John Singleton takes a much more eloquent approach to exposing the humanity behind the stereotype of the Black male. The casting of Ice Cube as Doughboy proves advantageous to the film by giving the audience an artist who taps into the racist preconception of what young Black masculinity represents. Before making his screen debut, Ice Cube was among the more visible rap artists in the late 1980s; he had already made a name for himself with the group N.W.A. in addition to having his solo album, AmeriKKKa’s Most Wanted, released in 1990 to critical acclaim. Singleton’s expose of the gangster stereotype has more in common with the characterizations in film noir where an anti-hero adopts the elements of a virtuous hero. For example, Don Siegel’s 1971 crime thriller, Dirty Harry, features a corrupt cop as a lead character. Despite the caliginous morals of character he prospers as a cinematic hero, as evidenced by the four subsequent sequels. Anti-heroes can transform themselves into a heroes purely by the benefit of their surroundings. In vengeance cinema, their duty is not to uphold morality in themselves but to destroy those who defile the innocent. In the case of Boyz, Doughboy inhabits an environment of “ignorance and want.” The film opens with the statistic that “One out of every twenty-one Black American males will be murdered in their lifetime… usually at the hands of another Black male.” What the film accomplishes with this statistic and the final speech by Doughboy in which he condemns the media’s avoidance of the realities of the Black urban experience is a plea for change. The offscreen death of Doughboy after his final thoughts suggest that an incurable exhaustion has taken the place of anger.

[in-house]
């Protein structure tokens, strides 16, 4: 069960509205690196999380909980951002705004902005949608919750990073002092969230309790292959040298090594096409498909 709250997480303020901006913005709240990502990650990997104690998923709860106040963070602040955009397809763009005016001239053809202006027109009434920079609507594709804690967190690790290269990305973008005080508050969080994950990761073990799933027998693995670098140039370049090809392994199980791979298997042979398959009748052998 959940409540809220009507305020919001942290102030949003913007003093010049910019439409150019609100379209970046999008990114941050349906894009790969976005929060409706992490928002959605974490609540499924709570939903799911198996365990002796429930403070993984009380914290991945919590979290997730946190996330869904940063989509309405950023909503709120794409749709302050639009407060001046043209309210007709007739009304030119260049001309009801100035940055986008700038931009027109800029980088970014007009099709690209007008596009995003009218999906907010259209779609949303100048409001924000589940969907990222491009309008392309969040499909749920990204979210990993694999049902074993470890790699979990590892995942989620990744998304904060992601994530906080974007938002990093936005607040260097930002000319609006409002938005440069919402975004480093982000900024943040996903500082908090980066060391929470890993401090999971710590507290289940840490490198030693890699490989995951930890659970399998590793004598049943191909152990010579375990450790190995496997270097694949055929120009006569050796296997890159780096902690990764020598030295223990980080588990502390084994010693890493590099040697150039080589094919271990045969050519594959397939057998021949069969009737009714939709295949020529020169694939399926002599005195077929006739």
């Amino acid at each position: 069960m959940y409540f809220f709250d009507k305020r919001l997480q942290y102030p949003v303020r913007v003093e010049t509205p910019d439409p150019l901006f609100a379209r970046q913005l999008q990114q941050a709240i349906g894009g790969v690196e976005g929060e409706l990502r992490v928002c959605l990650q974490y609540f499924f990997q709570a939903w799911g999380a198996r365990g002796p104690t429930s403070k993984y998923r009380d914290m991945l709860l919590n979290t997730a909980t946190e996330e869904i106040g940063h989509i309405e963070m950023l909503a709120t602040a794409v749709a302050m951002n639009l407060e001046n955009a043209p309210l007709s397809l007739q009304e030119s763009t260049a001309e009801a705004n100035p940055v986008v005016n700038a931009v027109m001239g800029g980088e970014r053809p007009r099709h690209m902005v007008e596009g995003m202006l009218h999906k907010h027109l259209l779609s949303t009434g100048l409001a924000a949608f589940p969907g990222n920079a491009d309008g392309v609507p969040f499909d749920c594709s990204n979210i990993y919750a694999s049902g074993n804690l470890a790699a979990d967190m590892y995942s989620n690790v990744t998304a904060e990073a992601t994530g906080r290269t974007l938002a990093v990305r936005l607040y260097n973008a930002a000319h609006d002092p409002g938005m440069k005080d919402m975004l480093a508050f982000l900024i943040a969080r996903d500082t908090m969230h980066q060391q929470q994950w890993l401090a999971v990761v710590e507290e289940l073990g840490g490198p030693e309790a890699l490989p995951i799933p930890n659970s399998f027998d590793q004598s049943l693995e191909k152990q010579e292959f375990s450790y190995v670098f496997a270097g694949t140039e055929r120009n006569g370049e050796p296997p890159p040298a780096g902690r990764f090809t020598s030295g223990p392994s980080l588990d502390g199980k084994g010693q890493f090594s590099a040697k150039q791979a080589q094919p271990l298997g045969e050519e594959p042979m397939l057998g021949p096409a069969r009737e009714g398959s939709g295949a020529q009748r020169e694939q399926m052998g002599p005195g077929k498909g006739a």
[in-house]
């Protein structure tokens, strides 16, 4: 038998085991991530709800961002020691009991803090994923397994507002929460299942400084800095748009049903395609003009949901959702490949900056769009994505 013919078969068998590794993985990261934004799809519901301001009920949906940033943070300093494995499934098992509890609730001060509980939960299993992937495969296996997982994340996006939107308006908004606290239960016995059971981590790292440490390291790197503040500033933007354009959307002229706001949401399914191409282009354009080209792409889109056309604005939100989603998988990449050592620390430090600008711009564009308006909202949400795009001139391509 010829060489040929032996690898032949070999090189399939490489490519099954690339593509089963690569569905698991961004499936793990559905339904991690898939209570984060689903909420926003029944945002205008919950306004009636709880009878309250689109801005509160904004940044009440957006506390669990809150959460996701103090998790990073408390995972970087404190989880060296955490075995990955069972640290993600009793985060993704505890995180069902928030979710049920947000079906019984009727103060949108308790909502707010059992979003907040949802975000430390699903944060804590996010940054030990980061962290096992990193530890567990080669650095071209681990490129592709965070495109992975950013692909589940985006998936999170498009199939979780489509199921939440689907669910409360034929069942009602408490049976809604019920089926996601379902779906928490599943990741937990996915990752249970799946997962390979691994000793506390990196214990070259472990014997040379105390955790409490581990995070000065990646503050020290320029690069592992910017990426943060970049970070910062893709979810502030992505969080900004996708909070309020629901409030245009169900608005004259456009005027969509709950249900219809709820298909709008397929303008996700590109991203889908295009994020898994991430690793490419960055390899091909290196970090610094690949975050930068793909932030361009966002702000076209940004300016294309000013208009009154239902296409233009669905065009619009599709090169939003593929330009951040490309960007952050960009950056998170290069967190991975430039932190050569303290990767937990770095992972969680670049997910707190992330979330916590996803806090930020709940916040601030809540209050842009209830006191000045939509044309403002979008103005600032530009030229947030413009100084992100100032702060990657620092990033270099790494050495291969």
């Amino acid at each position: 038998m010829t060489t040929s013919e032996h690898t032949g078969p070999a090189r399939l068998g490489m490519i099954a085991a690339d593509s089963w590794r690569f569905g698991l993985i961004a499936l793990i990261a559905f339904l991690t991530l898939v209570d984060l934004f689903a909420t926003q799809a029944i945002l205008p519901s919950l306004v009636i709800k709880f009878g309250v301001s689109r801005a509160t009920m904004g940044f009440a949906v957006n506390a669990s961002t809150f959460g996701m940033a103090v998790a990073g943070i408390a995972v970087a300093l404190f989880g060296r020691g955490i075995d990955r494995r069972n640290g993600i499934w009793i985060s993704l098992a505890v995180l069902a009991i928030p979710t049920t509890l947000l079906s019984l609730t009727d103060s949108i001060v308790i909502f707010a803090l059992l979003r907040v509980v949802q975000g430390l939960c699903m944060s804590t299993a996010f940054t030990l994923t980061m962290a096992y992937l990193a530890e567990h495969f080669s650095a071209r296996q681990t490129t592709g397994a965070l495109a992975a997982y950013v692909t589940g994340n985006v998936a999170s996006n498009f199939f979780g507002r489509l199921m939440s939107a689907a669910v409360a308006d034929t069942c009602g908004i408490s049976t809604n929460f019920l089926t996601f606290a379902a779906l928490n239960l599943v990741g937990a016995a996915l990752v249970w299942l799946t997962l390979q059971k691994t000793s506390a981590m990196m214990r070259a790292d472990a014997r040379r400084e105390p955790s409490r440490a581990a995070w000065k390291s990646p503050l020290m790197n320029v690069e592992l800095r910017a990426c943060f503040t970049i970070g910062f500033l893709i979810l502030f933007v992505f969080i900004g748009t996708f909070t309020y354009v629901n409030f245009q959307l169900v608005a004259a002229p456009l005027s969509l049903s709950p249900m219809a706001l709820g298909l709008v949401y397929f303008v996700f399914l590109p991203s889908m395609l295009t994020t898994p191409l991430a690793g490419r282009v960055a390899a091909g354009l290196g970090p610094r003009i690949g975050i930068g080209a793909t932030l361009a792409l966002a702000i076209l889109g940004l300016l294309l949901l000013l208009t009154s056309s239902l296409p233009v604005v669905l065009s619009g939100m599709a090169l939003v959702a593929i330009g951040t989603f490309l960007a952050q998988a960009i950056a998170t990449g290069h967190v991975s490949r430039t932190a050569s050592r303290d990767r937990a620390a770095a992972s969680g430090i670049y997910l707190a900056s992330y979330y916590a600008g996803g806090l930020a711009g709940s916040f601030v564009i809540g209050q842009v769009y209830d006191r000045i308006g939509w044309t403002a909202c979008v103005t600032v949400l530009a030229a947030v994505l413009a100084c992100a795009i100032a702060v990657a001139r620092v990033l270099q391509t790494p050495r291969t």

In between the macro-level sociocultural examinations that bookend the film, Singleton is attempting to navigate the private lives of the people who inhabit what the media affectionately refers to as a “war zone.” In order to decipher the stereotype of the gangster Singleton had to glean elements that represented the image of the Black lower classes of the period: Doughboy’s physical image as the fat, sloth-like, drunk stereotype of the Black man in the late ’80s, particularly the one associated with the Los Angeles hip-hop music scene. Then there is Furious Styles, father of our protagonist Tre, who serves as a rare image of positive Black male masculinity. These men, as well as Doughboy’s brother, the athletically inclined Ricky, serve to represent something about the urban representation of African Americans. As previously mentioned, both these films present African-American youth as being in a state of enduring contention with the way in which the media’s image continues to enslave them. Chantel’s challenge is the disrespect with which others regard her; in Boyz n the Hood, the challenge to the Black male echoes the frightening statistic in the beginning of the film. This challenge can be a call to a violent response or an accusation of being a violent criminal. It is imperative to consider Tre as the films antithesis to the gangster/athlete dichotomy that has come to represent Doughboy and Ricky; that dichotomy is also a microcosm of the lack of post-grammar school opportunities that plague many African-American youth. While the problems of Doughboy and Ricky speak of a massive institutional failing in the educational systems (Furious remarks SAT tests are culturally biased towards Whites) they pale in comparison to the image the media sells of the young Black male as a homogenous creature.